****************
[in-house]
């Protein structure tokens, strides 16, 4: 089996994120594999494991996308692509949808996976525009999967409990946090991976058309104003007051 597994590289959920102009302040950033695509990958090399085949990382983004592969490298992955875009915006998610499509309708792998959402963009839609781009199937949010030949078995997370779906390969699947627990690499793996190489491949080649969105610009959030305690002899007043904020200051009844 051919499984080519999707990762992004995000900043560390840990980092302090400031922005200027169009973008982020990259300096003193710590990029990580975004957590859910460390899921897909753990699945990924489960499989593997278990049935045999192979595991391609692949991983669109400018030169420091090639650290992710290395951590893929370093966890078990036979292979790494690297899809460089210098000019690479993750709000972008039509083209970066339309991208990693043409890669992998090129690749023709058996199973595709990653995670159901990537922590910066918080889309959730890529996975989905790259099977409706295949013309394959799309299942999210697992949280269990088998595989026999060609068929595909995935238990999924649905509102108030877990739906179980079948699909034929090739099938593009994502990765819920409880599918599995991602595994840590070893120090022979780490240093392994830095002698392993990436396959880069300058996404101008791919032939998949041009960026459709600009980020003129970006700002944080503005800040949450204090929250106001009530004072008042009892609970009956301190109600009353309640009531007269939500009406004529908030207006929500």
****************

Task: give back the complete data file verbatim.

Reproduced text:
[in-house]
């Protein structure tokens, strides 16, 4: 089996994120594999494991996308692509949808996976525009999967409990946090991976058309104003007051 597994590289959920102009302040950033695509990958090399085949990382983004592969490298992955875009915006998610499509309708792998959402963009839609781009199937949010030949078995997370779906390969699947627990690499793996190489491949080649969105610009959030305690002899007043904020200051009844 051919499984080519999707990762992004995000900043560390840990980092302090400031922005200027169009973008982020990259300096003193710590990029990580975004957590859910460390899921897909753990699945990924489960499989593997278990049935045999192979595991391609692949991983669109400018030169420091090639650290992710290395951590893929370093966890078990036979292979790494690297899809460089210098000019690479993750709000972008039509083209970066339309991208990693043409890669992998090129690749023709058996199973595709990653995670159901990537922590910066918080889309959730890529996975989905790259099977409706295949013309394959799309299942999210697992949280269990088998595989026999060609068929595909995935238990999924649905509102108030877990739906179980079948699909034929090739099938593009994502990765819920409880599918599995991602595994840590070893120090022979780490240093392994830095002698392993990436396959880069300058996404101008791919032939998949041009960026459709600009980020003129970006700002944080503005800040949450204090929250106001009530004072008042009892609970009956301190109600009353309640009531007269939500009406004529908030207006929500």